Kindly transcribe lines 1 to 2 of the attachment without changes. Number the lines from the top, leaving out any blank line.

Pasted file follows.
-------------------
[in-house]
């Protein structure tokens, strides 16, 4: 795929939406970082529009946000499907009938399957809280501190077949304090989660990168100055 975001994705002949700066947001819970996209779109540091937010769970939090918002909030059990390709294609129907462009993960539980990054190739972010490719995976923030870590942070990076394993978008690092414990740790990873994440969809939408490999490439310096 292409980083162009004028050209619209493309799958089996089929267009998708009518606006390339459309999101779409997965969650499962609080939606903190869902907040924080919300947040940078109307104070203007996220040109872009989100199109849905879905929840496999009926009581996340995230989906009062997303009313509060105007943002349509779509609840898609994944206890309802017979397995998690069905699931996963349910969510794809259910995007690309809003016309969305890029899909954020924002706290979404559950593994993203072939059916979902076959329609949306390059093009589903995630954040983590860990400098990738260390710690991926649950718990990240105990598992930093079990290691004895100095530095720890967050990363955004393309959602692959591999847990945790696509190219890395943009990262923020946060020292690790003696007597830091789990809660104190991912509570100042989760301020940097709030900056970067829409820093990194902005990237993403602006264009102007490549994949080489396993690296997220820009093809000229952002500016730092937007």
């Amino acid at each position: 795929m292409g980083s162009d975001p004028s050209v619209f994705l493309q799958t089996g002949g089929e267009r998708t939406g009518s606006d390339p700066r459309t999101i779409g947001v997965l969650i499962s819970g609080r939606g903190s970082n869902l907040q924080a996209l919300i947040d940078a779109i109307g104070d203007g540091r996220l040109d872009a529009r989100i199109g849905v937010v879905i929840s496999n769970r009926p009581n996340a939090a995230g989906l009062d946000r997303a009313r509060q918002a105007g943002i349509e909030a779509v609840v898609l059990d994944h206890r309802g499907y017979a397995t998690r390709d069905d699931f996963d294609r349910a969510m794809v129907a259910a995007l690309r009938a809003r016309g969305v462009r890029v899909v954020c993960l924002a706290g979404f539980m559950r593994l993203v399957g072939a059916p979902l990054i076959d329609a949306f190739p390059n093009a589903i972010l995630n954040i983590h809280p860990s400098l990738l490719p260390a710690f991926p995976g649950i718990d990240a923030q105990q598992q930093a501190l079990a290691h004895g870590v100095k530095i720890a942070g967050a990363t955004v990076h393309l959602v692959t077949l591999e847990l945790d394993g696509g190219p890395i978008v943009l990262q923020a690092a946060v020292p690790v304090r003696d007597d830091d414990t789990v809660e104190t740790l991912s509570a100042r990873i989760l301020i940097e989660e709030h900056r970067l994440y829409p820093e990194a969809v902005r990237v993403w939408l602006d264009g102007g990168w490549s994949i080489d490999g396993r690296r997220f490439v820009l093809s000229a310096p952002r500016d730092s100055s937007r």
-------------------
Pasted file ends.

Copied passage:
[in-house]
């Protein structure tokens, strides 16, 4: 795929939406970082529009946000499907009938399957809280501190077949304090989660990168100055 975001994705002949700066947001819970996209779109540091937010769970939090918002909030059990390709294609129907462009993960539980990054190739972010490719995976923030870590942070990076394993978008690092414990740790990873994440969809939408490999490439310096 292409980083162009004028050209619209493309799958089996089929267009998708009518606006390339459309999101779409997965969650499962609080939606903190869902907040924080919300947040940078109307104070203007996220040109872009989100199109849905879905929840496999009926009581996340995230989906009062997303009313509060105007943002349509779509609840898609994944206890309802017979397995998690069905699931996963349910969510794809259910995007690309809003016309969305890029899909954020924002706290979404559950593994993203072939059916979902076959329609949306390059093009589903995630954040983590860990400098990738260390710690991926649950718990990240105990598992930093079990290691004895100095530095720890967050990363955004393309959602692959591999847990945790696509190219890395943009990262923020946060020292690790003696007597830091789990809660104190991912509570100042989760301020940097709030900056970067829409820093990194902005990237993403602006264009102007490549994949080489396993690296997220820009093809000229952002500016730092937007």